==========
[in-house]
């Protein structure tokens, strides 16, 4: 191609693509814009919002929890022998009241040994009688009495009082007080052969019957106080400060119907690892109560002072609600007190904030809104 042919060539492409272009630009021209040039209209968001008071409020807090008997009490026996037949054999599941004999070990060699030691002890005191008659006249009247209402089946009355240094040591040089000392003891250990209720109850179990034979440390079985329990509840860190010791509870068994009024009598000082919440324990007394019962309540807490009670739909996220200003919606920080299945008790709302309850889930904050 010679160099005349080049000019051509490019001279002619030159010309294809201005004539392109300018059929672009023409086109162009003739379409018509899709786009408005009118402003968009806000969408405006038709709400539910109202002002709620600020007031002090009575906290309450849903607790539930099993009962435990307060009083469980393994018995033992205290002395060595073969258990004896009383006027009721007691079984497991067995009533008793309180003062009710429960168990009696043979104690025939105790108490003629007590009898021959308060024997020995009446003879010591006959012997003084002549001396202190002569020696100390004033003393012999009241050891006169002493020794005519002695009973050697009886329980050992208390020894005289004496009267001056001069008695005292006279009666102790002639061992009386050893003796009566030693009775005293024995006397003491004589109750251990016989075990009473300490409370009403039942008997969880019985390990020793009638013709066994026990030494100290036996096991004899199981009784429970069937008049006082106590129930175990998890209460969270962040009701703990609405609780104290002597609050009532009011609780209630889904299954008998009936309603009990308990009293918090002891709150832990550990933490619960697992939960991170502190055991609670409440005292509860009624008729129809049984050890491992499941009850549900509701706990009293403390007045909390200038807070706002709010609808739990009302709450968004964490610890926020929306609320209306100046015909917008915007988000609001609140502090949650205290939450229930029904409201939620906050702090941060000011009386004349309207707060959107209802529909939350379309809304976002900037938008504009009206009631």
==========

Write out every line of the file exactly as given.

[in-house]
């Protein structure tokens, strides 16, 4: 191609693509814009919002929890022998009241040994009688009495009082007080052969019957106080400060119907690892109560002072609600007190904030809104 042919060539492409272009630009021209040039209209968001008071409020807090008997009490026996037949054999599941004999070990060699030691002890005191008659006249009247209402089946009355240094040591040089000392003891250990209720109850179990034979440390079985329990509840860190010791509870068994009024009598000082919440324990007394019962309540807490009670739909996220200003919606920080299945008790709302309850889930904050 010679160099005349080049000019051509490019001279002619030159010309294809201005004539392109300018059929672009023409086109162009003739379409018509899709786009408005009118402003968009806000969408405006038709709400539910109202002002709620600020007031002090009575906290309450849903607790539930099993009962435990307060009083469980393994018995033992205290002395060595073969258990004896009383006027009721007691079984497991067995009533008793309180003062009710429960168990009696043979104690025939105790108490003629007590009898021959308060024997020995009446003879010591006959012997003084002549001396202190002569020696100390004033003393012999009241050891006169002493020794005519002695009973050697009886329980050992208390020894005289004496009267001056001069008695005292006279009666102790002639061992009386050893003796009566030693009775005293024995006397003491004589109750251990016989075990009473300490409370009403039942008997969880019985390990020793009638013709066994026990030494100290036996096991004899199981009784429970069937008049006082106590129930175990998890209460969270962040009701703990609405609780104290002597609050009532009011609780209630889904299954008998009936309603009990308990009293918090002891709150832990550990933490619960697992939960991170502190055991609670409440005292509860009624008729129809049984050890491992499941009850549900509701706990009293403390007045909390200038807070706002709010609808739990009302709450968004964490610890926020929306609320209306100046015909917008915007988000609001609140502090949650205290939450229930029904409201939620906050702090941060000011009386004349309207707060959107209802529909939350379309809304976002900037938008504009009206009631």